United States v. Hildebrandt
United States Court of Appeals for the Eighth Circuit
961 F.2d 116 (1992)
Hildebrandt (defendant) was a Minnesota farmer. Hildebrandt failed to make the mortgage payments on his farm, and the state of Minnesota foreclosed. Hildebrandt sent Internal Revenue Service (IRS) Forms 1099 to the individuals whom he believed had conspired to take his farm from him. Forms 1099 are used to report non-wage compensation. Hildebrandt believed that the amount he lost was taxable income to the law-enforcement officers, judges, attorneys, and lenders who were involved in the foreclosure proceedings. Hildebrandt filed 1099 forms with the IRS twice, attaching them to summary cover sheets on which he claimed to have paid millions in non-wage compensation. On one sheet, Hildebrandt swore under penalties of perjury that the accompanying documents were true. Hildebrandt was indicted for knowingly and willfully making false statements to a government agency in violation of 18 U.S.C. § 1001. Hildebrandt testified at trial that he believed the forms he filed were not false, he had a legal duty to file the forms, and he expected the IRS to collect the taxes due on the income reported on the forms. The district court instructed the jury that to convict Hildebrandt, it had to find that he knowingly, voluntarily, and intentionally made or used a false document in submitting Forms 1099 to the IRS knowing that the forms contained a false statement. Hildebrandt was convicted and argued on appeal that the district court erred in refusing to instruct the jury that a subjective good-faith belief that one is not violating the law negates the willfulness element of section 1001.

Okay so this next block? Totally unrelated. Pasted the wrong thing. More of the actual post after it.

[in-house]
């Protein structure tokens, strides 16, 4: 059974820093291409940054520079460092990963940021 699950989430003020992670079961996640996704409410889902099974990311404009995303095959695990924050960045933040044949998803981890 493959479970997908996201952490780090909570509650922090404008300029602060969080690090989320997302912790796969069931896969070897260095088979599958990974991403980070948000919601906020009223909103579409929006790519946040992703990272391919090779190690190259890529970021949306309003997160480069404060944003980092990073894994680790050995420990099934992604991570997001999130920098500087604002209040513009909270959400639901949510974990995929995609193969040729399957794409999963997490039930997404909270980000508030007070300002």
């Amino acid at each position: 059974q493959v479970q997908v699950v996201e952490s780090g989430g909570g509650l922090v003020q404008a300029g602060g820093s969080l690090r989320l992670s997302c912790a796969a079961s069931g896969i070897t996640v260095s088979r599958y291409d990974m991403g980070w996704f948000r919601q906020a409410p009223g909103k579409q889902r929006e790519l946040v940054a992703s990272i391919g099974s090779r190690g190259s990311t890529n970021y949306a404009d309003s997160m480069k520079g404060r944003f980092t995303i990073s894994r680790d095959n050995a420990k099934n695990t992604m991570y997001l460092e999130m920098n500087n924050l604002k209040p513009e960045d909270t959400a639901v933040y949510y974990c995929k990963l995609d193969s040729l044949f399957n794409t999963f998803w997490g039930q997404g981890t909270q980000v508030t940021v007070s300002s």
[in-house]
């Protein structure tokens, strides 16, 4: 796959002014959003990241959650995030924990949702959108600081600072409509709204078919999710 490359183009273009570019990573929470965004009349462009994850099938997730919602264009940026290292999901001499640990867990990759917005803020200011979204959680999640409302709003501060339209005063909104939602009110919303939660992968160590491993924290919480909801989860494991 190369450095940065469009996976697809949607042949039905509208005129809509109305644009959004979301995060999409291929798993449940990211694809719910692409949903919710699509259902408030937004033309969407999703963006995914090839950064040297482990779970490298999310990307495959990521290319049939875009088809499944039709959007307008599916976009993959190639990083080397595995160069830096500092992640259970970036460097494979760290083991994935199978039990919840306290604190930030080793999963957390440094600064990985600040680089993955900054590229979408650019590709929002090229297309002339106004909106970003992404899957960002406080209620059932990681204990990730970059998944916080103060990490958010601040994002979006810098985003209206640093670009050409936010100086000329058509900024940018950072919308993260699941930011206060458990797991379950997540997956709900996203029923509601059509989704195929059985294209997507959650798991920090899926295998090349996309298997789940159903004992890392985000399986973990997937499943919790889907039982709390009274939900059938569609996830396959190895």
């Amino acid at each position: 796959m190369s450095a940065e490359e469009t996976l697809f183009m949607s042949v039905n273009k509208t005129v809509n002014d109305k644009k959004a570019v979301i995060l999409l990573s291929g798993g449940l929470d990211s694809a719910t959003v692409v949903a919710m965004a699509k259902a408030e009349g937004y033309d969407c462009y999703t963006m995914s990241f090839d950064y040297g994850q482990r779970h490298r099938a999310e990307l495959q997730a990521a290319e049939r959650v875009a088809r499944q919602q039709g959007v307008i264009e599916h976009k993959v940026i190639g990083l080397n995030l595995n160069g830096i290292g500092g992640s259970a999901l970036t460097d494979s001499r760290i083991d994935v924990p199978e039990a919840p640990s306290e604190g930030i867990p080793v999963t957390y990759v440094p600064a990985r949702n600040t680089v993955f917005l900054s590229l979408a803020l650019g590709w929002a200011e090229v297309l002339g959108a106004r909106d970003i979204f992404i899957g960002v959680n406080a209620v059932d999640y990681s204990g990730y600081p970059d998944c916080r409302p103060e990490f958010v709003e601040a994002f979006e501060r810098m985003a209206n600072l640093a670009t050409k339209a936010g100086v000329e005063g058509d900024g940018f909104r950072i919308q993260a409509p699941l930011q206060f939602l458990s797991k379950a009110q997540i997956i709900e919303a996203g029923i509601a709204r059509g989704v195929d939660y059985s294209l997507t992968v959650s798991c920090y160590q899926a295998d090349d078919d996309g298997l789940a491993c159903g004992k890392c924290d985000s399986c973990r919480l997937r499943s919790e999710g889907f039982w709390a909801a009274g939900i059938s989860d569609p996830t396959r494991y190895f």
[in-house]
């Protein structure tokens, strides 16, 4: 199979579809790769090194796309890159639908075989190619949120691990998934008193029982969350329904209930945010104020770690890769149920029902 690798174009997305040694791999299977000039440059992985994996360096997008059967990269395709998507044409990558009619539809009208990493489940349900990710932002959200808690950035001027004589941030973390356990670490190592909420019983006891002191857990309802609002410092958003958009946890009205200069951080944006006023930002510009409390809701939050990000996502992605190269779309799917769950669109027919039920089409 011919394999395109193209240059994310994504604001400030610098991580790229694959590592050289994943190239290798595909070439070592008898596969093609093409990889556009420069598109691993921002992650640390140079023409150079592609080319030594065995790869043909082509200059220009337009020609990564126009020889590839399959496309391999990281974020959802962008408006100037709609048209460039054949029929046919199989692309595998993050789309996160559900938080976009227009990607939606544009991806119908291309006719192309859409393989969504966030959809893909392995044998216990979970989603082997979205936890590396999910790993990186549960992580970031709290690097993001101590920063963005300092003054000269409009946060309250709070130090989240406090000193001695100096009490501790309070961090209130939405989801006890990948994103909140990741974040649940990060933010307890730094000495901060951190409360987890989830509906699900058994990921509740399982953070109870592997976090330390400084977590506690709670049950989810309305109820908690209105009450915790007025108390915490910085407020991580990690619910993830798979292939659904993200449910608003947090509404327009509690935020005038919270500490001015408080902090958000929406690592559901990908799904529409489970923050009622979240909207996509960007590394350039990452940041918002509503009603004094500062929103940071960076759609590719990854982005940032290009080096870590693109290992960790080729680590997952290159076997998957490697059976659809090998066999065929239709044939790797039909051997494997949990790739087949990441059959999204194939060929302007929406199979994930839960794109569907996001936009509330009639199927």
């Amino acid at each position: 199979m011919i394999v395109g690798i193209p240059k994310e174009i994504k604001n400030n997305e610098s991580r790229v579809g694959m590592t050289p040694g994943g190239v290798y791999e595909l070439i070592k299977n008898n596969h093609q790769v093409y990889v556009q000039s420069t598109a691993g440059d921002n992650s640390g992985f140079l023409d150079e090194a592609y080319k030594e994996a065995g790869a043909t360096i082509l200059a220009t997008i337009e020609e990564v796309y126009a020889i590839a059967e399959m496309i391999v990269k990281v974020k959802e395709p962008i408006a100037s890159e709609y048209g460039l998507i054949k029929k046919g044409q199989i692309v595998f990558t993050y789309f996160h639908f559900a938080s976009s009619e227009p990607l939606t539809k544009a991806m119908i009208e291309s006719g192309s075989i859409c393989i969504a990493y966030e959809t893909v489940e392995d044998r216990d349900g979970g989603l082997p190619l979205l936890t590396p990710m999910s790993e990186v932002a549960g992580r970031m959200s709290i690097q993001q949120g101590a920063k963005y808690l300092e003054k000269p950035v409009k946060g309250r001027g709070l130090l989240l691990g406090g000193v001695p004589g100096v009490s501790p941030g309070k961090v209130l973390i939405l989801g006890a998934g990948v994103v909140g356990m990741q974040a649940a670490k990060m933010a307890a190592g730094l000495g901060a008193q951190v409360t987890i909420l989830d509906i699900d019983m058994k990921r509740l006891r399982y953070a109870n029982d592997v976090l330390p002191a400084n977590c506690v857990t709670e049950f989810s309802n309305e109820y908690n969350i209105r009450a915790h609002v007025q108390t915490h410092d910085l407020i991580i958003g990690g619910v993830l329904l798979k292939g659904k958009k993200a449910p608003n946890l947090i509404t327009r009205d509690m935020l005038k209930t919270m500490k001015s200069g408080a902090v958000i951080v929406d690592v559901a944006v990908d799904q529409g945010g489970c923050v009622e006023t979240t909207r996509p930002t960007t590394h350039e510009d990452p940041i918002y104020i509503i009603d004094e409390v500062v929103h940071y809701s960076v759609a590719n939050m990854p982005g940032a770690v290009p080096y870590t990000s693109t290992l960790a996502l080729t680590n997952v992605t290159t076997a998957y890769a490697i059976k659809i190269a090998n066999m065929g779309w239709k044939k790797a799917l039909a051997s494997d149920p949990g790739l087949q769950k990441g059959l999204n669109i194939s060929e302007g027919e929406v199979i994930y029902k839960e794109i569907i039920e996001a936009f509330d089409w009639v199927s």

Rule of Law
Holding and Reasoning (Gibson, J.)
What to do next…
Unlock this case brief with a free (no-commitment) trial membership of Quimbee.
You’ll be in good company: Quimbee is one of the most widely used and trusted sites for law students, serving more than 705,000 law students since 2011. Some law schools—such as Yale, Berkeley, and Northwestern—even subscribe directly to Quimbee for all their law students.Unlock this case briefRead our student testimonials
Learn more about Quimbee’s unique (and proven) approach to achieving great grades at law school.
Quimbee is a company hell-bent on one thing: helping you get an “A” in every course you take in law school, so you can graduate at the top of your class and get a high-paying law job. We’re not just a study aid for law students; we’re the study aid for law students.Learn about our approachRead more about Quimbee
Here's why 705,000 law students have relied on our case briefs:
- Written by law professors and practitioners, not other law students. 44,300 briefs, keyed to 983 casebooks. Top-notch customer support.
- The right amount of information, includes the facts, issues, rule of law, holding and reasoning, and any concurrences and dissents.
- Access in your classes, works on your mobile and tablet. Massive library of related video lessons and high quality multiple-choice questions.
- Easy to use, uniform format for every case brief. Written in plain English, not in legalese. Our briefs summarize and simplify; they don’t just repeat the court’s language.